1

I have a declarative Jenkins pipeline that looks like the following:

pipeline{
    agent {
        ...
    }
    stages {
        stage("Provision EC2 Instance and Set ENV Variable"){
            steps {
                dir("docker-image-builder"){
                    sh 'python ./provisonInstance.py'
                }
            }
        }
        stage("Configure EC2 Instance with Ansible"){
            steps {
                ansiblePlaybook('./ansible.playbook.yml') {
                    ansibleName('1.9.4')
                }
            }
        }
    }
}

In my first stage, I have a Python script that provisions an Amazon EC2 instance that will be used to create an AMI. In the second stage, I will then configure configure my instance before finally creating an AMI and terminating the instance. In order to do this, I need the instance-id of the EC2 instance created in the first stage. Is there an elegant way to pass values generated by a script between stages, and if so how?

The most obvious method that I can think of is to write the value to a file on the agent in the first stage, and read it in the second stage, but this does not seem like an elegant solution.

  • 1
    Not a full answer as we use scripted, not declarative pipelines, but writing to a file is exactly what I ended up doing in our scripts. – Alex Oct 18 '18 at 15:08
  • 1
    This question has been answered here stackoverflow.com/questions/47155326/… – Ram Kamath Oct 19 '18 at 13:36
  • @RamKamath The answer to that question is a little different. I am trying to take output from a python script and pass it to a stage. While I think that part of the answer is to create a global environment variable, set it in the first stage, and read it in the second stage, it doesn't provide an elegant way to pass it from the python script at the stage level. – PrestonM Oct 19 '18 at 14:12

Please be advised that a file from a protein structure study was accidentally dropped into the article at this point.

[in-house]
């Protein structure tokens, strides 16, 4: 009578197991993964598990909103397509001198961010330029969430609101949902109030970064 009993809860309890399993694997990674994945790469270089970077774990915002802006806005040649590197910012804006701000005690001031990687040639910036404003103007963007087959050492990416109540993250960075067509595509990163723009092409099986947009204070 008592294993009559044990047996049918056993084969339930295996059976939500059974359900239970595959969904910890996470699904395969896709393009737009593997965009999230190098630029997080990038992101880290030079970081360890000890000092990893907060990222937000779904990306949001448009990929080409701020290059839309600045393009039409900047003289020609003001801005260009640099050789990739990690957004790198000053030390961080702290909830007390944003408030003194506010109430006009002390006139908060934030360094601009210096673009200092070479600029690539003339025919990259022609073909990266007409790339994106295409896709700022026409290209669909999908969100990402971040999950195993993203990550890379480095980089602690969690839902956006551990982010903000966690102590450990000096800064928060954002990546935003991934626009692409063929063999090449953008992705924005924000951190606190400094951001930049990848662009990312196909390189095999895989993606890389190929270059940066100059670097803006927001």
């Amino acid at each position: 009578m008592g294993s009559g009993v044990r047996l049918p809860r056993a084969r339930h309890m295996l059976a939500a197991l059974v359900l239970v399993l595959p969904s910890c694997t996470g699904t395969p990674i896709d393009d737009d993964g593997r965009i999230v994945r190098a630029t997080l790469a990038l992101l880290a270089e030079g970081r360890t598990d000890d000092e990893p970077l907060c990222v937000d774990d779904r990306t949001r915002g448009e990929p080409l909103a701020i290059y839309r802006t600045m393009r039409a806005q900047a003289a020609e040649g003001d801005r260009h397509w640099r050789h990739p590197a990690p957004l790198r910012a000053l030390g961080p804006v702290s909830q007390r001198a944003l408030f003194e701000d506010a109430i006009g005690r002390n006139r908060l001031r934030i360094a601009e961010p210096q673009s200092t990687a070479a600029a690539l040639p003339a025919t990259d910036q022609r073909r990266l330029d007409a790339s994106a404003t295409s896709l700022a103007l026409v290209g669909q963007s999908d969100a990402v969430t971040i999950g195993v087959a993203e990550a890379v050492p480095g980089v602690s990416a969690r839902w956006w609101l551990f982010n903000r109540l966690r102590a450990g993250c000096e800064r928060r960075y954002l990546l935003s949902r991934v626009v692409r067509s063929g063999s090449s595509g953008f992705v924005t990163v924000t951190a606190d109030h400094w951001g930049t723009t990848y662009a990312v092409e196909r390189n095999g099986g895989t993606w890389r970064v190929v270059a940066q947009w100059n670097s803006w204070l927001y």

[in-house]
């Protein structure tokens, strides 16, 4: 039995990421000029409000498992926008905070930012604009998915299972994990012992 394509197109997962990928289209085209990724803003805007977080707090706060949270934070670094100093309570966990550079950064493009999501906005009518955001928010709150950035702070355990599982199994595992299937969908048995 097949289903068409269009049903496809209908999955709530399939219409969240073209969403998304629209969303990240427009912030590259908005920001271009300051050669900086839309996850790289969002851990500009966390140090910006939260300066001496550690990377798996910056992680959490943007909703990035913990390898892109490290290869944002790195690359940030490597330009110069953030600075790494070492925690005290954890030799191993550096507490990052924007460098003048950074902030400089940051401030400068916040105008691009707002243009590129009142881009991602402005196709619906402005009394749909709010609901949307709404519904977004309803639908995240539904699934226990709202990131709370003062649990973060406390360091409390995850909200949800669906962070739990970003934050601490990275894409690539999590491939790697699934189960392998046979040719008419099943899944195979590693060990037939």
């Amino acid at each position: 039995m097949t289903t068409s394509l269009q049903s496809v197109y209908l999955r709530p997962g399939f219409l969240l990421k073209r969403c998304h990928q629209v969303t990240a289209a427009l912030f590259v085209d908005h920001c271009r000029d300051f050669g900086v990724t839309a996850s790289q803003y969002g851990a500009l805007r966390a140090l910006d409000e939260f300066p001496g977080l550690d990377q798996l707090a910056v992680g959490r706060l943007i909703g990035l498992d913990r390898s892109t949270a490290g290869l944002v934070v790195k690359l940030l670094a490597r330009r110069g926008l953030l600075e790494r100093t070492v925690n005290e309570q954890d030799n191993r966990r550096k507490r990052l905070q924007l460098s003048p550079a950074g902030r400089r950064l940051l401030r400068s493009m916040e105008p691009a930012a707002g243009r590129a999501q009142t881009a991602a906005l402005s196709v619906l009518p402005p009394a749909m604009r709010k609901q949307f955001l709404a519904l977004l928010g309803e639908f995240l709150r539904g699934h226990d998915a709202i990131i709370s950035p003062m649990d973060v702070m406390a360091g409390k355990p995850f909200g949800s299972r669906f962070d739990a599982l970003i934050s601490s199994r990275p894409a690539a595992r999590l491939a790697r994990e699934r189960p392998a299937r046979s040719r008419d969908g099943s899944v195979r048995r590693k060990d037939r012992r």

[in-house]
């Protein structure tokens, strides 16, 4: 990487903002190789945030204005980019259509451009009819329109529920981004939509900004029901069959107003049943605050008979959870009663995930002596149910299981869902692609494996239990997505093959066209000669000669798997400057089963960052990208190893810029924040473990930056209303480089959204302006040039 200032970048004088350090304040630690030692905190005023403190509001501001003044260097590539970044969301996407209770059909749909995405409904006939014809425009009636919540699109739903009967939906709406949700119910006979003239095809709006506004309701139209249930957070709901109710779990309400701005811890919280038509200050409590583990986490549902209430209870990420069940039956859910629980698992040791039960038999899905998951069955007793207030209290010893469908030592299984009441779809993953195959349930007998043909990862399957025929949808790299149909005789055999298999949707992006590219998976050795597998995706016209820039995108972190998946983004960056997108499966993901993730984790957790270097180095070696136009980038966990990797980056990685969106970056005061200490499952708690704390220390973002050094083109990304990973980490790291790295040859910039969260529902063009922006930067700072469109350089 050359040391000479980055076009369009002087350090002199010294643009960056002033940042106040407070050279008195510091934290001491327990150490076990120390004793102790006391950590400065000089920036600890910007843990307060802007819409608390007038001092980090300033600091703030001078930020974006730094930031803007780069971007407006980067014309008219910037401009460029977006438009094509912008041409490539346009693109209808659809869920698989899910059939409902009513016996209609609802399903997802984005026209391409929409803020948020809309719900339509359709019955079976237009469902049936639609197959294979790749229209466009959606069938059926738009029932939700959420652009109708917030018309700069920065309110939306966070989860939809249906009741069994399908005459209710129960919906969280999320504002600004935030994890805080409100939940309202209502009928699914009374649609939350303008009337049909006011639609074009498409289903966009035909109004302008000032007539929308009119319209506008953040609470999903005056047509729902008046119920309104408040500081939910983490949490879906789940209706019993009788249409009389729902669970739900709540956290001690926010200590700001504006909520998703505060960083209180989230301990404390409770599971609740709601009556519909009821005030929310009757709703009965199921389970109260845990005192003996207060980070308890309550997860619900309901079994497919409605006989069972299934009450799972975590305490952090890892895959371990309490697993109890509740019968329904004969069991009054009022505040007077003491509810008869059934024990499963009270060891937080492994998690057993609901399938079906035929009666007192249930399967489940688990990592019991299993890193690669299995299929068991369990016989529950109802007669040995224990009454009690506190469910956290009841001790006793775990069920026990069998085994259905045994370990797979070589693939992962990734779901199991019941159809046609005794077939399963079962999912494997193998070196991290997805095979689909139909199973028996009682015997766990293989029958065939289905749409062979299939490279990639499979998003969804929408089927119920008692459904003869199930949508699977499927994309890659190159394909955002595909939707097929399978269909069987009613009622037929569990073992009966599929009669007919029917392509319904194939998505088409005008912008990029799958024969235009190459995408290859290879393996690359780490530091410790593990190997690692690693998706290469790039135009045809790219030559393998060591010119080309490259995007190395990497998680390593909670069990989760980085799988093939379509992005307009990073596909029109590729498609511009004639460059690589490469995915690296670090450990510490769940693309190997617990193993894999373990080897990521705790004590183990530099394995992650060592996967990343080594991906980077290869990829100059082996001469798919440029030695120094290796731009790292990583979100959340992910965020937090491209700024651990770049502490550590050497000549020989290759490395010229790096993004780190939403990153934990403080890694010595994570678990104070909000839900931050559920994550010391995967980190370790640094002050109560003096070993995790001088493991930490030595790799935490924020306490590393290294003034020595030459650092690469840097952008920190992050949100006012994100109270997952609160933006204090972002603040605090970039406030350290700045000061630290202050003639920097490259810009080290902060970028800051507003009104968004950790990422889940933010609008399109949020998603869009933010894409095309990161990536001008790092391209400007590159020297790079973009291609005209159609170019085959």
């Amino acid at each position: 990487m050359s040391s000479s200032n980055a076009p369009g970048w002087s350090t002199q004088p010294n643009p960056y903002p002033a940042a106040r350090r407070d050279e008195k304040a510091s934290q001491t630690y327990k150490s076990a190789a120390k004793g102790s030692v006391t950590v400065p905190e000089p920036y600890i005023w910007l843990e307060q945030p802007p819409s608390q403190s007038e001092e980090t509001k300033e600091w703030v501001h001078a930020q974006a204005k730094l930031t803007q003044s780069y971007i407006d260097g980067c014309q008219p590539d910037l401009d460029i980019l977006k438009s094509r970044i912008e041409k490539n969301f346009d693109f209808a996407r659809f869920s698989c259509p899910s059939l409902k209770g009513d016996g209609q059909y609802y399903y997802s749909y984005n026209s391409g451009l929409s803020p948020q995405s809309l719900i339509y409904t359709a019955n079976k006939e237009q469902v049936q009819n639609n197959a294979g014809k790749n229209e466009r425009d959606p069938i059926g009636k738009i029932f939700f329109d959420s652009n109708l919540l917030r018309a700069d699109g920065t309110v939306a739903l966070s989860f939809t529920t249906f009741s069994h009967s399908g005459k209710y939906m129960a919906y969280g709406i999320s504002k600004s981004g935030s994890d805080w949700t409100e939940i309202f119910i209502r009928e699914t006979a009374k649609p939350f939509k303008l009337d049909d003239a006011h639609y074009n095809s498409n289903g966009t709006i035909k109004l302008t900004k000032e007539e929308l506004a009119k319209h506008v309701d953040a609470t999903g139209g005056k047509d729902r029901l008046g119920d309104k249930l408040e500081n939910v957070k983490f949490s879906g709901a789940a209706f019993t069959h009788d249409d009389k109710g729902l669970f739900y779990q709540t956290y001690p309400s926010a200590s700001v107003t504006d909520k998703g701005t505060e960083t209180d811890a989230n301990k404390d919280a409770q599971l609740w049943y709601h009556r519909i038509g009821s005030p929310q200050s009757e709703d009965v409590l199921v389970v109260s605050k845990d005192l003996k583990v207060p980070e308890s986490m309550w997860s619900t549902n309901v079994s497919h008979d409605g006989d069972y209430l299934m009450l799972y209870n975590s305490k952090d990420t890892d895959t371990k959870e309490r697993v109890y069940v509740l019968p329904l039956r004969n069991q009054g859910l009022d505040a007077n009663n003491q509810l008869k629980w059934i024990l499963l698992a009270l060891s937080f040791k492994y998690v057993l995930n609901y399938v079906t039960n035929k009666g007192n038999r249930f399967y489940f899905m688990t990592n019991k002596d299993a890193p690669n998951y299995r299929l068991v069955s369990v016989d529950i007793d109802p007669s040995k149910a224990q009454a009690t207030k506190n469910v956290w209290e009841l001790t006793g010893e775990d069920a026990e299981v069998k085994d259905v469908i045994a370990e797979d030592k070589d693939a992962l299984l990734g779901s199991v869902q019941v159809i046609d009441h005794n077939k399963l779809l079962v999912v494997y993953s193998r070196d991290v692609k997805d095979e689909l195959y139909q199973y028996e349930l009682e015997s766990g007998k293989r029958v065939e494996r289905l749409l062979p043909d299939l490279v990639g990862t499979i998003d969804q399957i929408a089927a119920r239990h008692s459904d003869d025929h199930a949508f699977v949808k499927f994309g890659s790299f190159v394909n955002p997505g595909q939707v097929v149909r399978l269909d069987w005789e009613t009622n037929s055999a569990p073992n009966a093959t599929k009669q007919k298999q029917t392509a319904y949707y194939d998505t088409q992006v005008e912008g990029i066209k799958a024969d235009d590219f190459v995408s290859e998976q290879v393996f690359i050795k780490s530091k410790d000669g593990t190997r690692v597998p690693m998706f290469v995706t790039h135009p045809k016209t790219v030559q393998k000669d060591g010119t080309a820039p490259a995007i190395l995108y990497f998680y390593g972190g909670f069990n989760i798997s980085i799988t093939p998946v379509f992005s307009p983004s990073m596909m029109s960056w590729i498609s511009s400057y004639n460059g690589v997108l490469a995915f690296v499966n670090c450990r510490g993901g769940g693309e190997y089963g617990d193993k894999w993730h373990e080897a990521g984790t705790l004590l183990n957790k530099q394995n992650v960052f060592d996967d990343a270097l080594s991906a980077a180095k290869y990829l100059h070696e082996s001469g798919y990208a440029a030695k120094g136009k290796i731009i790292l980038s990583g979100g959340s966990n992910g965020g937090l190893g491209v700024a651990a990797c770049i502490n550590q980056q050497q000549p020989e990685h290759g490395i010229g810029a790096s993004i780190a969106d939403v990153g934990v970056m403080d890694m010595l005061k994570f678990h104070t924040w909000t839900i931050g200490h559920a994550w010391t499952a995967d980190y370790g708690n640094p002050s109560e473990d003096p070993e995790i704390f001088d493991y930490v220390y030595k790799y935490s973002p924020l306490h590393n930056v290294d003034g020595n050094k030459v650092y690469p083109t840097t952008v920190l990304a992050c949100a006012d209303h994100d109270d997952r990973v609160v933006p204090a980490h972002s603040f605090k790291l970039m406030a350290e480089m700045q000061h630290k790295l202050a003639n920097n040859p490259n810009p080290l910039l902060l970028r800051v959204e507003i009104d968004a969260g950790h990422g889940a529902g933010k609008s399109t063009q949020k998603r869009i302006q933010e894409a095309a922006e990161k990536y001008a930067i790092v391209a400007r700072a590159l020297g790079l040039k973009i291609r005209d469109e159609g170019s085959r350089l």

2

For Declarative Pipeline:

This question already has a highly-upvoted answer on StackOverflow:

If you want to use a file (since a script is the thing generating the value you need):

pipeline {
  agent { label 'docker' }
  stages {
    stage('one') {
      steps {
        sh 'echo hotness > myfile.txt'
        script {
          // trim removes leading and trailing whitespace from the string
          myVar = readFile('myfile.txt').trim()
        }
        echo "${myVar}" // prints 'hotness'
      }
    }
    stage('two') {
      steps {
        echo "${myVar}" // prints 'hotness'
      }
    }
    // this stage is skipped due to the when expression, so nothing is printed
    stage('three') {
      when {
        expression { myVar != 'hotness' }
      }
      steps {
        echo "three: ${myVar}"
      }
    }
  }
}

A second solution would be to write out output from your script directly or with writeFile and then later read it back in with readFile. However, this comes with the significant caveat that both the reading and writing must take place on the same node, so you can't use this to send data across nodes.

You can also can archive files centrally with archiveArtifact and retrieve them with copyArtifact (and then read in the file with readFile).

Finally, there are some answers to a near-identical question on StackOverflow that offer alternative solutions.


However, if you can, I would suggest using Scripted Pipeline instead, which allows a much simpler solution:

def String myVar

stage('my-first-stage') {
  myVar = sh(script: 'my-command', returnStdout: true)
}

stage('my-second-stage') {
  sh("my-other-command --var='${myVar}'")
}

(I also already answered this question for Scripted Pipeline over on ServerFault.)


It looks like some of these solutions have already been proposed in the comments, but you are concerned that they are not elegant enough. I'm not really sure what kind of elegance you're looking for, because I can't think of any way to simplify these answers in Jenkins-Pipeline-land.

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